The first Mental Health Awareness Discussion to help end stigmatization on the University of Rhode Island campus was held in the Multicultural Student Services Center on Tuesday, April 12.
The event’s founders are three psychology students at URI, freshman Nick Bush, Devon Jarvis and Emily DiGiorvio. The three share a passion for raising awareness for the mental health community. Jarvis said the idea for the event started as a class project where the group had to come up with an idea to increase the community’s familiarity with something the students personally felt needed more awareness.
Bush then thought of the event while trying to find a club or program that focused on the mental health stigma. And after being unable to find an organization that did this, he started it himself. Bush said he hopes to find a club to continue the group’s work in the coming years.
“It really is an event to bring this issue into the campus spotlight and into the consciousness of the community, as well as be able to showcase the already available resources and support networks on campus,” Bush said.
The event ran from 4 to 6 p.m., with guests including professors in related departments, such as psychology professor Mary Verstack, who walked the group through the history of the stigma surrounding mental illnesses. Verstack also discussed the language and subtext involved in the origin of mental illness stigma.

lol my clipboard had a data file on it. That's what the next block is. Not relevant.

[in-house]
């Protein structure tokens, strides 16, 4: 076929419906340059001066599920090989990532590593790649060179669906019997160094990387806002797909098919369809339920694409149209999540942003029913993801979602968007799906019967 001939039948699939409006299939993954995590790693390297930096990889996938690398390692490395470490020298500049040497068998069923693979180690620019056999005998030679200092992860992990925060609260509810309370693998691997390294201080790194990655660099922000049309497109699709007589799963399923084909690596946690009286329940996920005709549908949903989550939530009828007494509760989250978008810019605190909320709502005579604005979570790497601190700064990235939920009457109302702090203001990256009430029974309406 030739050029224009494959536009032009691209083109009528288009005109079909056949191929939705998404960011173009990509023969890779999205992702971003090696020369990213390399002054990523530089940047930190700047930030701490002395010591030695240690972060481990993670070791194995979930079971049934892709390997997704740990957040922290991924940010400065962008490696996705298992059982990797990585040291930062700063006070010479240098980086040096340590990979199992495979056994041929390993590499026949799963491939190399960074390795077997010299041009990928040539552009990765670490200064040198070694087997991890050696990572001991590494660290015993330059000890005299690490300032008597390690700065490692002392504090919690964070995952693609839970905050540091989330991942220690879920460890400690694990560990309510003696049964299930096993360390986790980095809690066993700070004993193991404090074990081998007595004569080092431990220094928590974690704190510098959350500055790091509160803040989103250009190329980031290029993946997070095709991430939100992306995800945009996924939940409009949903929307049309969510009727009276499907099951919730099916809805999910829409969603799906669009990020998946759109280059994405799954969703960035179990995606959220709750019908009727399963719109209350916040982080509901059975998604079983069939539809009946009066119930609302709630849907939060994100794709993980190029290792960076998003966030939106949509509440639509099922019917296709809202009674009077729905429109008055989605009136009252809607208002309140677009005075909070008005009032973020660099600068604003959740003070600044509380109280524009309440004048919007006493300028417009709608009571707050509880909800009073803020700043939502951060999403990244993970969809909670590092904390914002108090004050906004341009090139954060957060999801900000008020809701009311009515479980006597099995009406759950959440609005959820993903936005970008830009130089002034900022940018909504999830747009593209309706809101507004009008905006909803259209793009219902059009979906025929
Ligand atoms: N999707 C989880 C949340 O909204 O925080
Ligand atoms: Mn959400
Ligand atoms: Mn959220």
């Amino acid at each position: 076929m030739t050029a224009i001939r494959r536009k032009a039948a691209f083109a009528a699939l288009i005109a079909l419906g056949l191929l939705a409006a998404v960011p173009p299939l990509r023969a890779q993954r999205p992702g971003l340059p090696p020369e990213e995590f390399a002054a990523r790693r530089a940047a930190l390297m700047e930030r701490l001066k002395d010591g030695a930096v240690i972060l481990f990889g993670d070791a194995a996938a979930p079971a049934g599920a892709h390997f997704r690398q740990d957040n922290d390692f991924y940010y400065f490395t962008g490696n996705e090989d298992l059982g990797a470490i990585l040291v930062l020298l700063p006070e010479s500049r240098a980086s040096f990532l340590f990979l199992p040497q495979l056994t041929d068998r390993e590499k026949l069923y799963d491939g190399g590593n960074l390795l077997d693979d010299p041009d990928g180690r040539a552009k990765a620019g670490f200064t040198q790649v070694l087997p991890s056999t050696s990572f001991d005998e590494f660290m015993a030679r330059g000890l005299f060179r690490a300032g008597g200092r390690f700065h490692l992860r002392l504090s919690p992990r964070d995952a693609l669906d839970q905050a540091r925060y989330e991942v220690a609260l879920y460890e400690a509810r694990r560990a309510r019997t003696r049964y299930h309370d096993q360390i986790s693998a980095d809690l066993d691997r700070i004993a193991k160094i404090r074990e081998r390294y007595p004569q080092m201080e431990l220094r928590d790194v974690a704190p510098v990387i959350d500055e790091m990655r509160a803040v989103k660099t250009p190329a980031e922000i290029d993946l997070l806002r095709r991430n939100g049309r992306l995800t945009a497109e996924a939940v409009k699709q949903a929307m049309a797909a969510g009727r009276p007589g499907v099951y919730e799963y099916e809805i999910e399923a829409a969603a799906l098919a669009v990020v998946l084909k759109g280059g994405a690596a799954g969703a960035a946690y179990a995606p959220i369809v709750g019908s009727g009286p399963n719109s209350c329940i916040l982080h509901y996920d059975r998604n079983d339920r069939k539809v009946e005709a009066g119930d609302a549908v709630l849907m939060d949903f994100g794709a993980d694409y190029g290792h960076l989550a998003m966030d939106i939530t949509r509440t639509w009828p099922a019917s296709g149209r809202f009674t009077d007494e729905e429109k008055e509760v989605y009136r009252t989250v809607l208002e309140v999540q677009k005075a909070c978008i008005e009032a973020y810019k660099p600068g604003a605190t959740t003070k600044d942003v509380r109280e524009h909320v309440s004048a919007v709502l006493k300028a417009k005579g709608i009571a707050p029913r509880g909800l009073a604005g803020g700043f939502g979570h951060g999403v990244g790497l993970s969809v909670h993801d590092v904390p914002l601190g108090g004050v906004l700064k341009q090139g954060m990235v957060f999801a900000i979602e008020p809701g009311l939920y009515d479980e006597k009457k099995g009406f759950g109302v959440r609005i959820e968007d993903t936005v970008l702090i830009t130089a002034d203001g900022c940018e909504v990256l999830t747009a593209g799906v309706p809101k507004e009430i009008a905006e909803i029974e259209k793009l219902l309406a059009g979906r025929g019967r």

Most of the forum was group discussion led by peer leaders. Originally the group was split into subgroups, but eventually formed one large circle, opening the discussion to all participants. General questions were posed by participants, such as “Do you think celebrities coming out with their mental health stories will help others do the same?” and “Is there a stigma towards asking for help?”
Major discussion topics ranged from the importance of support, the glamorization and romanticism of mental disorders, men versus woman when dealing with mental disorders and the generalization/misunderstanding of stigmas.
The event brought over 25 guests into a thorough discussion of mental health and the stigmas that come with it.
“You’re expected to do certain things” one student said, when talking about those who are ashamed of their mental illness. “But just flush those out. Because then you’re left with this duality of ‘Who am I? Who am I supposed to be?’”
The goal of the program was to create a safe environment for all people on campus, regardless of their mental health, according to Jarvis. He said the event “goes to show what a safe environment is capable in bringing out in those that partake in it.”
Bush added that he wants to break the stigmas surrounding mental health in order to make those with mental illnesses feel comfortable, both on campus and in general.
“I don’t want those struggling with a mental illness to feel ashamed about it and afraid to get help,” Bush said. “That’s what this event is going to try to do over the next couple of years.”
Nick Bush is a staff reporter for The Good 5 Cent Cigar